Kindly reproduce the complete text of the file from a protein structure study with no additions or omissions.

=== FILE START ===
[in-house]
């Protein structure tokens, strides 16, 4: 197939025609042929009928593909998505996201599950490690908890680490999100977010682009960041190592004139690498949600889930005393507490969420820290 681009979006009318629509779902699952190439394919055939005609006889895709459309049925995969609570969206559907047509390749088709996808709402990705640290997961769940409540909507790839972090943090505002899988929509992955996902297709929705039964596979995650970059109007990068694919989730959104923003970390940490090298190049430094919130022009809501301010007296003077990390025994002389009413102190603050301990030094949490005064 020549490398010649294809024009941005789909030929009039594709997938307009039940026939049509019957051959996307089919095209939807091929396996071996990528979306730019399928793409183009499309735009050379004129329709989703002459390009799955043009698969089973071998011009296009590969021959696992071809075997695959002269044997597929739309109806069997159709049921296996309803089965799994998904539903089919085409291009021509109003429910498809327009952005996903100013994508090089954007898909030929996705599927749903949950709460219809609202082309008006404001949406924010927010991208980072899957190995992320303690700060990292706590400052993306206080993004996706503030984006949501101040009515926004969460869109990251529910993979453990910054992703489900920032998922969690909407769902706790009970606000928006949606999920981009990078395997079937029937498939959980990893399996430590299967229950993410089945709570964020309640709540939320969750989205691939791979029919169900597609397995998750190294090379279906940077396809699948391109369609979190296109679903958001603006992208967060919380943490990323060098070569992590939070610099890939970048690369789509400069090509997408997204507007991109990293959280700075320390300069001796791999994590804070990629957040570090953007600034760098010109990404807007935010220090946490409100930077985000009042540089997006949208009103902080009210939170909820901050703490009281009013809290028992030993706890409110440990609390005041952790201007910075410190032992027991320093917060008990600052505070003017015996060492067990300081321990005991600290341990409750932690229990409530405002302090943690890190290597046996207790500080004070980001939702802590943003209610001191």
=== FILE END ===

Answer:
[in-house]
């Protein structure tokens, strides 16, 4: 197939025609042929009928593909998505996201599950490690908890680490999100977010682009960041190592004139690498949600889930005393507490969420820290 681009979006009318629509779902699952190439394919055939005609006889895709459309049925995969609570969206559907047509390749088709996808709402990705640290997961769940409540909507790839972090943090505002899988929509992955996902297709929705039964596979995650970059109007990068694919989730959104923003970390940490090298190049430094919130022009809501301010007296003077990390025994002389009413102190603050301990030094949490005064 020549490398010649294809024009941005789909030929009039594709997938307009039940026939049509019957051959996307089919095209939807091929396996071996990528979306730019399928793409183009499309735009050379004129329709989703002459390009799955043009698969089973071998011009296009590969021959696992071809075997695959002269044997597929739309109806069997159709049921296996309803089965799994998904539903089919085409291009021509109003429910498809327009952005996903100013994508090089954007898909030929996705599927749903949950709460219809609202082309008006404001949406924010927010991208980072899957190995992320303690700060990292706590400052993306206080993004996706503030984006949501101040009515926004969460869109990251529910993979453990910054992703489900920032998922969690909407769902706790009970606000928006949606999920981009990078395997079937029937498939959980990893399996430590299967229950993410089945709570964020309640709540939320969750989205691939791979029919169900597609397995998750190294090379279906940077396809699948391109369609979190296109679903958001603006992208967060919380943490990323060098070569992590939070610099890939970048690369789509400069090509997408997204507007991109990293959280700075320390300069001796791999994590804070990629957040570090953007600034760098010109990404807007935010220090946490409100930077985000009042540089997006949208009103902080009210939170909820901050703490009281009013809290028992030993706890409110440990609390005041952790201007910075410190032992027991320093917060008990600052505070003017015996060492067990300081321990005991600290341990409750932690229990409530405002302090943690890190290597046996207790500080004070980001939702802590943003209610001191």